The remaining personnel remained together for the next four years. They were Jorma Kaukonen, lead guitar (born Dec. 23, 1940), Jack Casady, bass (April 4, 1944), Paul Kantner, guitar and vocals (March 3, 1941); Marty Balin, vocals (Jan. 30, 1943), Grace Slick, vocals (Oct. 10, 1939) and Spencer Dryden, drums (April 7, 1938). They were a co-operative, multi-media band, with posters, album-sleeves, dance promotion and Glenn McKay's Headlights light show all integral parts of their activity. The late Sixties also saw them at a creative zenith as a recording group with Surrealis-tic Pillow (1967), After Bathing At Baxters and Crown Of Creation (1968), the live Bless its Little Pointed Head and the politically oriented Volunteers (1969).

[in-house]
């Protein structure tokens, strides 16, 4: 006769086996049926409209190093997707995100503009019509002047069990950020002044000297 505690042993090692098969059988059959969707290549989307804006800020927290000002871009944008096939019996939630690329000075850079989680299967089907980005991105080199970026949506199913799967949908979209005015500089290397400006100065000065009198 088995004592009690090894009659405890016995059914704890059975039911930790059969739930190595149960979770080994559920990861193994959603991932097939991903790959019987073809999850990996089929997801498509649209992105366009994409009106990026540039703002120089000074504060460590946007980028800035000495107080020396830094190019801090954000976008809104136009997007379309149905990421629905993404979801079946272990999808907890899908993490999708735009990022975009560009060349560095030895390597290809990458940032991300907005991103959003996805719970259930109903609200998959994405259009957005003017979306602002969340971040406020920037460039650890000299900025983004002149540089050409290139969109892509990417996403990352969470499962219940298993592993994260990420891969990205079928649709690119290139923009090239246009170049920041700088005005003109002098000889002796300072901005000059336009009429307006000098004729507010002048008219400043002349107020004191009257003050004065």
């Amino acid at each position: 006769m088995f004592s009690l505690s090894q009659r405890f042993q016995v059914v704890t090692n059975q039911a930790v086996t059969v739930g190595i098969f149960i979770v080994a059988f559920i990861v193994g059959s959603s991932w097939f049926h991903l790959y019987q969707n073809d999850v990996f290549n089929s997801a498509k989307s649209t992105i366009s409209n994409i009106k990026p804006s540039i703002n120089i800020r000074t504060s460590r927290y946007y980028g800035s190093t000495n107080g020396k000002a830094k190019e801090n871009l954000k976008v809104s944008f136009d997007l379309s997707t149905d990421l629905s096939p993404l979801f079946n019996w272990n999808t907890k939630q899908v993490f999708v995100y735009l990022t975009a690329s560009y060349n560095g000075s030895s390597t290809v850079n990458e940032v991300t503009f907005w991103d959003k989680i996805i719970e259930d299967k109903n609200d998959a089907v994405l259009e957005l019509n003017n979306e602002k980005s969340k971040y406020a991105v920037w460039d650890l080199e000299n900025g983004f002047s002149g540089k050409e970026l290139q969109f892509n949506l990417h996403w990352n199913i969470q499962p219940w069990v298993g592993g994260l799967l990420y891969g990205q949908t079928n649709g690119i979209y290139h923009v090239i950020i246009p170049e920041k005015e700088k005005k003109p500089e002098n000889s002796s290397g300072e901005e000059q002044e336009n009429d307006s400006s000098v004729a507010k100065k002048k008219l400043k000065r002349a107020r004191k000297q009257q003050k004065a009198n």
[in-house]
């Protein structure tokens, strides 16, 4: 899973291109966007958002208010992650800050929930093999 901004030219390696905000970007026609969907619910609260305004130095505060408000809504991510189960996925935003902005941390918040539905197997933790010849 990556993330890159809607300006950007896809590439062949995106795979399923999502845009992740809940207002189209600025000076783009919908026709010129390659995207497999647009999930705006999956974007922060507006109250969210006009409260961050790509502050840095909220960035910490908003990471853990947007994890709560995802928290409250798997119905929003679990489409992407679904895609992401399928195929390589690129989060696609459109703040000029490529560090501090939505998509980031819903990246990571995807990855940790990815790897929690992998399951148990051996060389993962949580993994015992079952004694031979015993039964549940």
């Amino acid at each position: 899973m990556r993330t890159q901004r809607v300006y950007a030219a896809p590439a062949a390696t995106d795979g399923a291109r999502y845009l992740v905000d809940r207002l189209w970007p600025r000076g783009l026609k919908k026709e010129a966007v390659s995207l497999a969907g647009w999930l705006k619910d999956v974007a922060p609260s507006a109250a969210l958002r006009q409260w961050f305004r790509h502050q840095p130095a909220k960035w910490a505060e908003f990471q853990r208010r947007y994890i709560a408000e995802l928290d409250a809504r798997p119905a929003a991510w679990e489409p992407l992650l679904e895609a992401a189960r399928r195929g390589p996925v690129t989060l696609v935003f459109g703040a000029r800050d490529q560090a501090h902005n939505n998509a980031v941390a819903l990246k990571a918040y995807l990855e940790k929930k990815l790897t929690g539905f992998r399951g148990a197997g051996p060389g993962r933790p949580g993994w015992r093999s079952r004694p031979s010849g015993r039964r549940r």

Grace Slick was an important addition to the band. She strengthened its visual and musical identity (through her harmonies with Balin). And she was the composer of the Airplane's two hit singles, 'White Rabbit' and 'Somebody To Love'. Equally important was the group's electronic experimentation, in the extended instrumental passages of songs like '3/5 Of A Mile In 10 Seconds' and 'The Ballad Of You, Me And Pooneil'.